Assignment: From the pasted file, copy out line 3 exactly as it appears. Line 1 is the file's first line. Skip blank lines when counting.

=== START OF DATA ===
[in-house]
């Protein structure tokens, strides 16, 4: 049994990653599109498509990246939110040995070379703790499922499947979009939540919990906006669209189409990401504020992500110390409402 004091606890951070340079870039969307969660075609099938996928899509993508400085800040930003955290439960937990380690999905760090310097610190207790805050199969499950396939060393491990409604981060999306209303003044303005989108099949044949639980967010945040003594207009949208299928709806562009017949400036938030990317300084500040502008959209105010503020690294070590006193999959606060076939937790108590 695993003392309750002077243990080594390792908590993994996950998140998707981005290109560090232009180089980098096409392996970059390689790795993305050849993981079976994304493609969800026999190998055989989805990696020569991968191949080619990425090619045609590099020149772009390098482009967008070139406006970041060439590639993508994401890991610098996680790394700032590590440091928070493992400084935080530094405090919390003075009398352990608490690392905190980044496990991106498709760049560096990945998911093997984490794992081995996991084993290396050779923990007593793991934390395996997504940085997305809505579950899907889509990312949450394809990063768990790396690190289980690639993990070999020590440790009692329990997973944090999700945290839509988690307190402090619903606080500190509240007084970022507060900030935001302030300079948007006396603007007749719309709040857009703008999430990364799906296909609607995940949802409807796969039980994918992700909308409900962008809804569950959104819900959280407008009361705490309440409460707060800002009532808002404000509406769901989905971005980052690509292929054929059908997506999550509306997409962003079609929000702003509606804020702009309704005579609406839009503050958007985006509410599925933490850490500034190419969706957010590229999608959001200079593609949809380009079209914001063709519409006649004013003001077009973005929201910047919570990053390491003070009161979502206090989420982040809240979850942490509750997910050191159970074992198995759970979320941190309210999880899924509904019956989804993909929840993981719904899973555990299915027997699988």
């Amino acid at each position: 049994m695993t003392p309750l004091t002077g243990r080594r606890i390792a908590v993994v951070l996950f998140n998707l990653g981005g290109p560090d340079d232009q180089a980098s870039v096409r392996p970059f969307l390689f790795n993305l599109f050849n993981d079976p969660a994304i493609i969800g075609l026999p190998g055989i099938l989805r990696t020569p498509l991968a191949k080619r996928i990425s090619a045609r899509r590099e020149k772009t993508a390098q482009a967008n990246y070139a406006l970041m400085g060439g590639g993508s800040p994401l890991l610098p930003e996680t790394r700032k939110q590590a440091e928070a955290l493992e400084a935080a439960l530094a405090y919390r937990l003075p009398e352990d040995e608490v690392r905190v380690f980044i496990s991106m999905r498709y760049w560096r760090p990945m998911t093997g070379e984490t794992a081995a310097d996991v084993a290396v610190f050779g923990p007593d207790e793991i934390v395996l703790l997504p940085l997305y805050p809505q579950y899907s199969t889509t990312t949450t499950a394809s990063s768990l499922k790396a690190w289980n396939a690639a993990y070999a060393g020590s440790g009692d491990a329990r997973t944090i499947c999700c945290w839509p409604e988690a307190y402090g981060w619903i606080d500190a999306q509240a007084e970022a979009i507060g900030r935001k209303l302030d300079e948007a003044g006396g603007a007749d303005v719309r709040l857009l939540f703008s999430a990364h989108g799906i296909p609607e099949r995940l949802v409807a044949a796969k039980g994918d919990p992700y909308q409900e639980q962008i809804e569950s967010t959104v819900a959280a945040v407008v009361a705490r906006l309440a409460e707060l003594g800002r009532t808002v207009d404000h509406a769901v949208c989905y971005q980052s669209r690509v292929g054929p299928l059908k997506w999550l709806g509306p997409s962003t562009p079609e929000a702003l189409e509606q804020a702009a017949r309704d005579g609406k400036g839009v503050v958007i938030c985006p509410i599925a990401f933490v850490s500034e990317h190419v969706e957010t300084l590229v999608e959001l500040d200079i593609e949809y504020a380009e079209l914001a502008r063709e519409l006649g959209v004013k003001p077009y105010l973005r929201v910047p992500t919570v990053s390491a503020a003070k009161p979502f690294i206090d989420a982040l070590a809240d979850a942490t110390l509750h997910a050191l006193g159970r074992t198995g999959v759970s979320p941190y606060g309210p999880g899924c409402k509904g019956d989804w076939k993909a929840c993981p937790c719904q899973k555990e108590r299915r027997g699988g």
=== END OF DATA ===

């Amino acid at each position: 049994m695993t003392p309750l004091t002077g243990r080594r606890i390792a908590v993994v951070l996950f998140n998707l990653g981005g290109p560090d340079d232009q180089a980098s870039v096409r392996p970059f969307l390689f790795n993305l599109f050849n993981d079976p969660a994304i493609i969800g075609l026999p190998g055989i099938l989805r990696t020569p498509l991968a191949k080619r996928i990425s090619a045609r899509r590099e020149k772009t993508a390098q482009a967008n990246y070139a406006l970041m400085g060439g590639g993508s800040p994401l890991l610098p930003e996680t790394r700032k939110q590590a440091e928070a955290l493992e400084a935080a439960l530094a405090y919390r937990l003075p009398e352990d040995e608490v690392r905190v380690f980044i496990s991106m999905r498709y760049w560096r760090p990945m998911t093997g070379e984490t794992a081995a310097d996991v084993a290396v610190f050779g923990p007593d207790e793991i934390v395996l703790l997504p940085l997305y805050p809505q579950y899907s199969t889509t990312t949450t499950a394809s990063s768990l499922k790396a690190w289980n396939a690639a993990y070999a060393g020590s440790g009692d491990a329990r997973t944090i499947c999700c945290w839509p409604e988690a307190y402090g981060w619903i606080d500190a999306q509240a007084e970022a979009i507060g900030r935001k209303l302030d300079e948007a003044g006396g603007a007749d303005v719309r709040l857009l939540f703008s999430a990364h989108g799906i296909p609607e099949r995940l949802v409807a044949a796969k039980g994918d919990p992700y909308q409900e639980q962008i809804e569950s967010t959104v819900a959280a945040v407008v009361a705490r906006l309440a409460e707060l003594g800002r009532t808002v207009d404000h509406a769901v949208c989905y971005q980052s669209r690509v292929g054929p299928l059908k997506w999550l709806g509306p997409s962003t562009p079609e929000a702003l189409e509606q804020a702009a017949r309704d005579g609406k400036g839009v503050v958007i938030c985006p509410i599925a990401f933490v850490s500034e990317h190419v969706e957010t300084l590229v999608e959001l500040d200079i593609e949809y504020a380009e079209l914001a502008r063709e519409l006649g959209v004013k003001p077009y105010l973005r929201v910047p992500t919570v990053s390491a503020a003070k009161p979502f690294i206090d989420a982040l070590a809240d979850a942490t110390l509750h997910a050191l006193g159970r074992t198995g999959v759970s979320p941190y606060g309210p999880g899924c409402k509904g019956d989804w076939k993909a929840c993981p937790c719904q899973k555990e108590r299915r027997g699988g």